This section is from the book "Research In Physiopathology As Basis Of Guided Chemotherapy With Special Application To Cancer", by Emanuel Revici. Also available from amazon: Research In Physiopathology
The intellectual mechanism used by man to acquire knowledge has led him to recognize the existence of relationships between the various manifestations encountered in nature. He has employed abstraction and integration to build up conceptual individualities which he identified as separate entities in nature. Structural characteristics and dynamic properties have appeared to be the most suitable criteria for defining these entities. However, curiosity has constantly impelled man to attempt to extend his knowledge by explaining and correlating these entities, and an important means has been analyses breaking them down into their component parts.
Out of these analyses has come recognition of the fundamental importance of organization. For, as entities have been analyzed one after the other, it has become clear that the seemingly infinite variety of them perceived by our senses is in reality the result of the arrangement of a relatively small number of basic units, the molecules. Moreover, analysis has shown that only a very small number of chemical elements make up even the most complex molecules; that combinations of less than one hundred elements, in different proportions and relationships, account for tens of thousands of compounds and many billions of entities. And further analysis has revealed that elements themselves represent different dynamic arrangements of only a few—according to some hypotheses, only two—fundamental corpuscles.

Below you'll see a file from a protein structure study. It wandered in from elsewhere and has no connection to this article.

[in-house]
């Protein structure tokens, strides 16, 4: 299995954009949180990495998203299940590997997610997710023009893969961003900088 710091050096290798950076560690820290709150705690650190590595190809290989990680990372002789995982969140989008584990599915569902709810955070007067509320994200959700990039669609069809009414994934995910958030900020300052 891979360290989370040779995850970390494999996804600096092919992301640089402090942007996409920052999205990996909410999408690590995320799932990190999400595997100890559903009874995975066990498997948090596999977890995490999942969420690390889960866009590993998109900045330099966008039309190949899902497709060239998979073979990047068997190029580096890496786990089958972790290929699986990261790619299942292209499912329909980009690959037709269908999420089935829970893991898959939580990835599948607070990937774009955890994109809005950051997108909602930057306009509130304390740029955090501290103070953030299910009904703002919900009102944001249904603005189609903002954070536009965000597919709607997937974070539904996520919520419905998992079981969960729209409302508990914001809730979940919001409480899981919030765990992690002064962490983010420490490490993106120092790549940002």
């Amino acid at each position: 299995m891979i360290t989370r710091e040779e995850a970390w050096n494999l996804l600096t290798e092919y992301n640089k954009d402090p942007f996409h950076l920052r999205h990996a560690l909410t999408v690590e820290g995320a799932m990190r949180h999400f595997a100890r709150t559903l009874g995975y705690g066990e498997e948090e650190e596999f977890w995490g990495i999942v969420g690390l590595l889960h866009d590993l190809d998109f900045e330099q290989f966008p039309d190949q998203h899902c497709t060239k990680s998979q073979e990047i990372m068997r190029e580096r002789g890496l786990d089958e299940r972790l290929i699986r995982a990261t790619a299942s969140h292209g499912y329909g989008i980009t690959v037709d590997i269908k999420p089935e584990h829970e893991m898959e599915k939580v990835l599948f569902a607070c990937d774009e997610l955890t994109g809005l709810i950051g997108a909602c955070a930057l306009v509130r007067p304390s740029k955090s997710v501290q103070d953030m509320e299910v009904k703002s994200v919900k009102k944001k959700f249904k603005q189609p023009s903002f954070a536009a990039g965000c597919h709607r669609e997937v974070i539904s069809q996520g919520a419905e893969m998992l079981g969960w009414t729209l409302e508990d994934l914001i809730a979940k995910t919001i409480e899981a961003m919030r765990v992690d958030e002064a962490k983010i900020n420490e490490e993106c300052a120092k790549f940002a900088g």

Upon close analysis, nature, which appears to be so greatly varied, turns out, in fact, to be based upon only a very few fundamental constituents and it is the manner in which these constituents are bound together, their organization into a multitude of combinations, which provides variety.
The study of organization obviously, then, could furnish the most valuable information about nature. And it would not appear to be too much to expect that, if nature's seemingly infinite variety stems from organization of only a few constituents, then organization itself might also be achieved through a few, relatively simple fundamental patterns. If so, seeking out such patterns—systematic analysis of organization comparable to the efforts to systematize constituents—could be of primary importance to better understanding of a host of problems.